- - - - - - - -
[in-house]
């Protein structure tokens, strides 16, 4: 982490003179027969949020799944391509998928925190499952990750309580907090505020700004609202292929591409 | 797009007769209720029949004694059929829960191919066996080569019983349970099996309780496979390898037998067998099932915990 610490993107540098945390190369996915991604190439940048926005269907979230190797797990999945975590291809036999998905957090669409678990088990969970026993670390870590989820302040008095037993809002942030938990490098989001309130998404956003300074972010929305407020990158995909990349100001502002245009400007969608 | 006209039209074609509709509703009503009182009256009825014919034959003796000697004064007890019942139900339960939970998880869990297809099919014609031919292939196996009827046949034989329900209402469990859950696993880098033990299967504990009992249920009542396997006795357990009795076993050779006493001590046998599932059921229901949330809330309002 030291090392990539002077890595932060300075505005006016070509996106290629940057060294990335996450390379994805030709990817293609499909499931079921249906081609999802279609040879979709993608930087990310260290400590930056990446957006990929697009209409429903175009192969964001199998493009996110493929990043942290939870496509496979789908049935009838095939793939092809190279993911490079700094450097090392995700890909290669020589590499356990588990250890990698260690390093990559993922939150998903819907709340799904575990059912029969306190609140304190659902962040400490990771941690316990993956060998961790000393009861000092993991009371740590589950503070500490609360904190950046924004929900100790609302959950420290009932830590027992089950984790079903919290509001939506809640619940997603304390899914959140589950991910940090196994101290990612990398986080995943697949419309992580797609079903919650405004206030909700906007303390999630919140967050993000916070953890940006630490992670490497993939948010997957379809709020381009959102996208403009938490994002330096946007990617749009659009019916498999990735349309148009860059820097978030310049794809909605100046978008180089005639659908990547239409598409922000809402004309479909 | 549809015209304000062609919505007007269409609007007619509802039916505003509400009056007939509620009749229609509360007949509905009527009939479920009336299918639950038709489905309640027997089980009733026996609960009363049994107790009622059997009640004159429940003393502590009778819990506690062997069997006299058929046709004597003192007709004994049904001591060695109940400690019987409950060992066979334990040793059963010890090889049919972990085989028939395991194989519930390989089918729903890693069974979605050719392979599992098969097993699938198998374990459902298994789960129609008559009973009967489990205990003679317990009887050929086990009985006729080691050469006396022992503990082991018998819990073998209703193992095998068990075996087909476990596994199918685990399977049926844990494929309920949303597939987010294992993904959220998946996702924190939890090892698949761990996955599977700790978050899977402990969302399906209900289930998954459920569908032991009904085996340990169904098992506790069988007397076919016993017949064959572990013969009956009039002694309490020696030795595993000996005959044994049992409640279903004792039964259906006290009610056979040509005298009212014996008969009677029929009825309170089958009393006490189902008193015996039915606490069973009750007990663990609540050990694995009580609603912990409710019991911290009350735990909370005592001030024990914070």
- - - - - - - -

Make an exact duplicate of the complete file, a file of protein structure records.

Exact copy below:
[in-house]
């Protein structure tokens, strides 16, 4: 982490003179027969949020799944391509998928925190499952990750309580907090505020700004609202292929591409 | 797009007769209720029949004694059929829960191919066996080569019983349970099996309780496979390898037998067998099932915990 610490993107540098945390190369996915991604190439940048926005269907979230190797797990999945975590291809036999998905957090669409678990088990969970026993670390870590989820302040008095037993809002942030938990490098989001309130998404956003300074972010929305407020990158995909990349100001502002245009400007969608 | 006209039209074609509709509703009503009182009256009825014919034959003796000697004064007890019942139900339960939970998880869990297809099919014609031919292939196996009827046949034989329900209402469990859950696993880098033990299967504990009992249920009542396997006795357990009795076993050779006493001590046998599932059921229901949330809330309002 030291090392990539002077890595932060300075505005006016070509996106290629940057060294990335996450390379994805030709990817293609499909499931079921249906081609999802279609040879979709993608930087990310260290400590930056990446957006990929697009209409429903175009192969964001199998493009996110493929990043942290939870496509496979789908049935009838095939793939092809190279993911490079700094450097090392995700890909290669020589590499356990588990250890990698260690390093990559993922939150998903819907709340799904575990059912029969306190609140304190659902962040400490990771941690316990993956060998961790000393009861000092993991009371740590589950503070500490609360904190950046924004929900100790609302959950420290009932830590027992089950984790079903919290509001939506809640619940997603304390899914959140589950991910940090196994101290990612990398986080995943697949419309992580797609079903919650405004206030909700906007303390999630919140967050993000916070953890940006630490992670490497993939948010997957379809709020381009959102996208403009938490994002330096946007990617749009659009019916498999990735349309148009860059820097978030310049794809909605100046978008180089005639659908990547239409598409922000809402004309479909 | 549809015209304000062609919505007007269409609007007619509802039916505003509400009056007939509620009749229609509360007949509905009527009939479920009336299918639950038709489905309640027997089980009733026996609960009363049994107790009622059997009640004159429940003393502590009778819990506690062997069997006299058929046709004597003192007709004994049904001591060695109940400690019987409950060992066979334990040793059963010890090889049919972990085989028939395991194989519930390989089918729903890693069974979605050719392979599992098969097993699938198998374990459902298994789960129609008559009973009967489990205990003679317990009887050929086990009985006729080691050469006396022992503990082991018998819990073998209703193992095998068990075996087909476990596994199918685990399977049926844990494929309920949303597939987010294992993904959220998946996702924190939890090892698949761990996955599977700790978050899977402990969302399906209900289930998954459920569908032991009904085996340990169904098992506790069988007397076919016993017949064959572990013969009956009039002694309490020696030795595993000996005959044994049992409640279903004792039964259906006290009610056979040509005298009212014996008969009677029929009825309170089958009393006490189902008193015996039915606490069973009750007990663990609540050990694995009580609603912990409710019991911290009350735990909370005592001030024990914070």